A Youngstown councilman wants to create at-large seats
youngstown city council
By David Skolnick
Councilman Paul Drennen wants the legislative body to consider charter-amendment proposals to create council-at-large seats and eliminate the position of council president.
Except for John R. Swierz, no one else on city council supports Drennen’s proposal for at-large seats, and none favor getting rid of the president post.
City council met June 24 for an initial discussion on redistricting the city’s seven wards to make the population of each more equitable. The population ranges from 7,227 in the South Side’s 6th Ward to 12,130 in the West Side’s 4th Ward, according to the 2010 census.
Council members say they’re committed to redistricting, but differ on how long it will take to finalize a map. The next meeting on redistricting hasn’t been scheduled.
Drennen, D-5th, is proposing a major change that would make any redistricting effort of the seven wards — to likely take effect with the 2015 council election — useless. He’d have to convince a majority of the seven-member council to vote in favor of putting that in front of voters, which is highly unlikely at this point.
Drennen has three scenarios: four ward and three at-large members, five ward and two at-large members, and reducing the number of council members to five with four representing wards and one at-large.
With the city’s shrinking population — 65,405 in a recent estimate compared to 168,330 in 1950 — it’s hard to justify keeping seven council members, Drennen said.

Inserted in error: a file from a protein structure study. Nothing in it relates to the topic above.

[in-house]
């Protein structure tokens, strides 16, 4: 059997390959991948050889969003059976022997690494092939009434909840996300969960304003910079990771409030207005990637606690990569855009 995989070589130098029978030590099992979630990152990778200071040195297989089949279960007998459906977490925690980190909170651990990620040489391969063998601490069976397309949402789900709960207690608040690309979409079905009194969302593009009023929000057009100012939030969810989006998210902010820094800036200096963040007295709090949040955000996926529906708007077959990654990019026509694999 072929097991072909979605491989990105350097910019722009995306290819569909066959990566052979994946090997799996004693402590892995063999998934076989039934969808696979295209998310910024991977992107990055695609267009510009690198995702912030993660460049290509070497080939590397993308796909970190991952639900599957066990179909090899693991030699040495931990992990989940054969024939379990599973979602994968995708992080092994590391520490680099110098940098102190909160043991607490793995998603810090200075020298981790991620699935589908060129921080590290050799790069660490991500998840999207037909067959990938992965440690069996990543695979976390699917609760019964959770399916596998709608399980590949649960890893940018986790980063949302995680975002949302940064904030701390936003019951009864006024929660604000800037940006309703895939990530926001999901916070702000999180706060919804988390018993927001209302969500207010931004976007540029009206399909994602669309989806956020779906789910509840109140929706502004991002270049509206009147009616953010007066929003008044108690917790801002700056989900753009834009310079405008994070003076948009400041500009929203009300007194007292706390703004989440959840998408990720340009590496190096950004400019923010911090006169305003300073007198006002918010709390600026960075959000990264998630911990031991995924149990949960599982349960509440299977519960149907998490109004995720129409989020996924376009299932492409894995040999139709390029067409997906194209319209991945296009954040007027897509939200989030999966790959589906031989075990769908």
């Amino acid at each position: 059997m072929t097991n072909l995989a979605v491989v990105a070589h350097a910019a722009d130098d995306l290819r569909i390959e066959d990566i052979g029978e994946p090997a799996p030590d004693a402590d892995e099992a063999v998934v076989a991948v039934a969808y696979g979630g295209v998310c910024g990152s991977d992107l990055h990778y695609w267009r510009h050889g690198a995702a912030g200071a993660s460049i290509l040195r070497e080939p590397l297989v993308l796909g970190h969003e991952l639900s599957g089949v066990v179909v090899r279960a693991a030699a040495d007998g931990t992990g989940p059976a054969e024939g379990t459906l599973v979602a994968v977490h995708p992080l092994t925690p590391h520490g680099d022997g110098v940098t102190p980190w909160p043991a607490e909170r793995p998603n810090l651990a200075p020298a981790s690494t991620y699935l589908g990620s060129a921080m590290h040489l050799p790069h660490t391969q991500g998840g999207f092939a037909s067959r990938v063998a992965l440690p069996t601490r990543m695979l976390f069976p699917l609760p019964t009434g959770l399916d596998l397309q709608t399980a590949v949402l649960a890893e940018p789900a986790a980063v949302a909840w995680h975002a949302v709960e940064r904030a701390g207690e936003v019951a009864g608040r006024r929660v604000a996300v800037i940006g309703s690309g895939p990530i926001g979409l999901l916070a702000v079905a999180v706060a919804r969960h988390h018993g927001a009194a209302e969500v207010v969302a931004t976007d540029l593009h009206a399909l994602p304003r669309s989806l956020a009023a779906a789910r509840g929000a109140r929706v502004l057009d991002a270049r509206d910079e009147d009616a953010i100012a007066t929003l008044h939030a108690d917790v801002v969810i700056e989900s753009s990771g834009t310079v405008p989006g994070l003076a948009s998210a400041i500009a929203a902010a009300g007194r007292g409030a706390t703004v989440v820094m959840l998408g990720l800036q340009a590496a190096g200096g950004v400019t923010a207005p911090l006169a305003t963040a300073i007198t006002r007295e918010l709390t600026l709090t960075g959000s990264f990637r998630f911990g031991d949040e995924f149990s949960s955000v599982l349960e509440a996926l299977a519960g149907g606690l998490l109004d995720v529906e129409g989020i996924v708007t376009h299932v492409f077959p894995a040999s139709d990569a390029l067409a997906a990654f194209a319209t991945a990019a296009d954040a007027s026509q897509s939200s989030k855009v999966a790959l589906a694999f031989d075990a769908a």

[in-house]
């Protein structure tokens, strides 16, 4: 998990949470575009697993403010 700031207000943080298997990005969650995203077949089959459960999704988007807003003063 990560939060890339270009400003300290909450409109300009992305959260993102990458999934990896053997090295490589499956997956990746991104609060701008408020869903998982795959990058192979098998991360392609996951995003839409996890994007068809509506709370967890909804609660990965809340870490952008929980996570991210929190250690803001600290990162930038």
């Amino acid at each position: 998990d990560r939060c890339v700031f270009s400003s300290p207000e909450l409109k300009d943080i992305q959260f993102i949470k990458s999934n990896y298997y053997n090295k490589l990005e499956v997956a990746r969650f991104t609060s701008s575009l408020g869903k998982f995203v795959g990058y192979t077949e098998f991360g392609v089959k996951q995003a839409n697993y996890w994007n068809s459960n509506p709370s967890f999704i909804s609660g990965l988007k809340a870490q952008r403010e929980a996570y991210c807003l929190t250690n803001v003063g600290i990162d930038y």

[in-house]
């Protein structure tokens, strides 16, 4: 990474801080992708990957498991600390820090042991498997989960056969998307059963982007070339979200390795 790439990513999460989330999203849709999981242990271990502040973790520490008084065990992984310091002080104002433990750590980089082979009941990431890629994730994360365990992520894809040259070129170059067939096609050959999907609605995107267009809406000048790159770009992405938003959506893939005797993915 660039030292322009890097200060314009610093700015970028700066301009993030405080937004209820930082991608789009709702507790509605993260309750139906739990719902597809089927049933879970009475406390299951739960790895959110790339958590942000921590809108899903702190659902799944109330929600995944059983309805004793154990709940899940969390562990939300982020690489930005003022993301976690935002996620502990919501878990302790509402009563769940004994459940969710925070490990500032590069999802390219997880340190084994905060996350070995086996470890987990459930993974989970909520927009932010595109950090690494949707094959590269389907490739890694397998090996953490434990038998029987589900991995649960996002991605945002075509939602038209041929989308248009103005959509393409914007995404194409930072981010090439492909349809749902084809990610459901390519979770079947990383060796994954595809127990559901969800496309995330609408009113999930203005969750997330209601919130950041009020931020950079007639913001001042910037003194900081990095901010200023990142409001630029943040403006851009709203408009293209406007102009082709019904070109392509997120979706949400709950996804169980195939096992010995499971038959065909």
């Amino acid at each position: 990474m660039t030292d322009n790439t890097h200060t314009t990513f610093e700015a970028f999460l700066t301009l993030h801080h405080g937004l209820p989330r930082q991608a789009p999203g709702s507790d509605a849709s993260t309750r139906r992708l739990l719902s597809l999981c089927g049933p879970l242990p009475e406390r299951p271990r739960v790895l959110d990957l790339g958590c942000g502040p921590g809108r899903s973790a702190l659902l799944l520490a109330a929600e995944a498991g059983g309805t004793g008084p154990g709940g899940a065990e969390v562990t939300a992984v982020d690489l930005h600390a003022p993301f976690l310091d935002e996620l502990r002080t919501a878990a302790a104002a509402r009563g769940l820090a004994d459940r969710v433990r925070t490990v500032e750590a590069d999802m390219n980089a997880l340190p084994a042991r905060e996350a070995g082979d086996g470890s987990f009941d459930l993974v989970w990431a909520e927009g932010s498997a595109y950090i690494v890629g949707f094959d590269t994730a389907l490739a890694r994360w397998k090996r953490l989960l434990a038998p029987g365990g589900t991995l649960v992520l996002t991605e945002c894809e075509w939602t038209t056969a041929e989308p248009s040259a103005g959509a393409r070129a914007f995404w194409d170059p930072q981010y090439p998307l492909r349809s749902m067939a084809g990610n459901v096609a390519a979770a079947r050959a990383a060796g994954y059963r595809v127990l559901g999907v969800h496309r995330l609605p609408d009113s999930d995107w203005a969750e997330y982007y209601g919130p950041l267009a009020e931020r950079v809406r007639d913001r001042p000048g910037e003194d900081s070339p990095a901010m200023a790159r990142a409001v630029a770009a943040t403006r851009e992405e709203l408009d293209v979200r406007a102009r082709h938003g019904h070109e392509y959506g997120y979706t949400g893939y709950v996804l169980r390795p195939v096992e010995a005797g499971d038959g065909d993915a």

Swierz, D-7th, supports having a city council with five ward and two at-large members.
“Five wards with more population makes more sense than seven wards with less residents,” he said. “It’s possibly a better way to go.”
But no other council member favors at-large seats.
“To me, that doesn’t make any sense,” said Councilwoman Annie Gillam, D-1st.
Councilwoman Janet Tarpley, D-6th, said voters just approved redistricting the city’s seven wards in the November 2012 election and before it’s done, Drennen wants to change the process.
“The voters have spoken loud and clear and we must carry that out,” she said.
Councilman Mike Ray, D-4th, said, “The existing seven-ward system has served the city well for the most part. We’re focusing on redistricting. That’s our priority. We should get it done soon.”
Councilman T.J. Rodgers, D-2nd, said, “I see no benefit of adding at-large positions.”
Councilman Nate Pinkard, D-3rd, said he’s open to discussions on any issues related to the make-up of council and Drennen’s proposal to look at eliminating the position of council president.
“I’m not against it or for it at this point,” he said. “I favor whatever is in the best interest of the city and the citizens of Youngstown. We need to discuss this. Everything’s on the table including the elimination of council president.”
But the other five members of council have rejected Drennen’s proposal to get rid of council president.
Over the objection of Drennen, the rest of council declined to put a charter-review committee’s proposal to eliminate that job, which pays $28,117.24 annually, on the November 2012 ballot.